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The Columbus Junction canine caper

Going to the dogs on the Rock Island

ZTWSP03_09
On a hot summer night in the early 1960s, Rock Island E3 626 stands at Waterloo, Iowa, with train 190. Ahead 110 miles: Columbus Junction.
J. David Ingles
Sad to say, this story is true. Only the name of the guilty is omitted. Sad to say, I knew this man—and still do now.

It happened one summer night in the early 1960’s, in the bucolic southeastern Iowa town of Columbus Junction, where the Rock Island’s Chicago-Kansas City route crossed its former Burlington, Cedar Rapids & Northern. At the time, the Rock Island ran two north-south passenger trains, 190 and 201 (the old Zephyr Rocket), and four east-west, 3 and 4 (the famous Golden State) and 39 and 40 (formerly the Imperial but reduced to little more than mail-and-express trains with a single coach). It was common practice that 190 and 201 exchanged mail and express with 39 and 40 at Columbus Junction, the third-trick telegrapher-baggageman doing the work.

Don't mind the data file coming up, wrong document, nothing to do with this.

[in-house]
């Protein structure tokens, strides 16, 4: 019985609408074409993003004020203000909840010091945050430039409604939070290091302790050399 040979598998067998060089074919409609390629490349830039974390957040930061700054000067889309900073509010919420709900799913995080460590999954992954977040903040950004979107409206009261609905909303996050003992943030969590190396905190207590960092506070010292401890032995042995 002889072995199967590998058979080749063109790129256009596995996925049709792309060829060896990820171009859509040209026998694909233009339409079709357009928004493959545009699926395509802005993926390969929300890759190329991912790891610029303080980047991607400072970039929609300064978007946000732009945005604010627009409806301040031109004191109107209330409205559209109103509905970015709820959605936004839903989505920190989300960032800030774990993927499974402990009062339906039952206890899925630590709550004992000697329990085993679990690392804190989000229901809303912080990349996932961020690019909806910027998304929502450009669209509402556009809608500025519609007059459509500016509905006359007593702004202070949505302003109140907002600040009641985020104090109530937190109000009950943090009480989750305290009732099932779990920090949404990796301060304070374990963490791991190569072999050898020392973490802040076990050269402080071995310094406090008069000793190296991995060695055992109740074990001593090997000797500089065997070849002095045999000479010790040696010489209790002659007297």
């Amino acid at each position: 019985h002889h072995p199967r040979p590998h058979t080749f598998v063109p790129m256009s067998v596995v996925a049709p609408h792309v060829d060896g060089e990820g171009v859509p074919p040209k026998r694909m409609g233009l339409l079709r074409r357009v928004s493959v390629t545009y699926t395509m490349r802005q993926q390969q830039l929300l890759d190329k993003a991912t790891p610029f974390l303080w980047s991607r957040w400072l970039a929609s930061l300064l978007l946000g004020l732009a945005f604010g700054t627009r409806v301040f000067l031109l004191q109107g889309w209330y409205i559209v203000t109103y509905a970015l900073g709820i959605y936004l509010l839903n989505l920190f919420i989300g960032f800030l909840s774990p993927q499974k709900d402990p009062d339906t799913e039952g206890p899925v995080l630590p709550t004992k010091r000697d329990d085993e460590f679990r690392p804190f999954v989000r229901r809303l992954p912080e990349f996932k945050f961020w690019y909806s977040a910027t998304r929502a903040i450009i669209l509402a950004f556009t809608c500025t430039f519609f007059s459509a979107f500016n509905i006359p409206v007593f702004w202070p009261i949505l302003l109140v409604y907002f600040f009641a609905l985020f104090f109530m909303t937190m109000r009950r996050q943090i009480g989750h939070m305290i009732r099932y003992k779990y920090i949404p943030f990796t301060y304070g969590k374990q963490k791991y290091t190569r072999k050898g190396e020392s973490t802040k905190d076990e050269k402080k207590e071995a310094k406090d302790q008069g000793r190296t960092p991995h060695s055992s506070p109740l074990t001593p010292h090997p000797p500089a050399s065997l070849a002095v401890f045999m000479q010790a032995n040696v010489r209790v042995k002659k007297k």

On the sordid evening in question, 190 from the north had a crate bearing a pedigreed dog destined to Chicago on 40. The dog was removed from 190’s baggage car and taken into the telegraph office where, in a fit of canine concern, said third-trick operator let it out of the crate to wander around a bit until 40 arrived. It was due at 2:25 a.m., about two hours hence.

The night drew on, and soon the dispatcher advised that 40 was on the approach. The operator looked for the dog, which was nowhere to be found. The operator looked in the waiting room, along the platform, on the tracks. No pedigreed pooch.

Bangety-bang, 40’s E7’s clattered over the diamond.

Desperate situations require desperate measures. The telegrapher, whose humanity was exceeded only by his ingenuity, espied a solution. There, standing on the platform, was a mangy, non-descript local mongrel.

Presumably, the local mutt enjoyed his ride to Chicago on No. 40. The pedigreed pooch lived a long and happy life on an Iowa farm.

The perpetrator went on to become a Rock Island train dispatcher, and to this day he pleads innocence. The rest of us know better.

First published in Spring 2003 Classic Trains magazine



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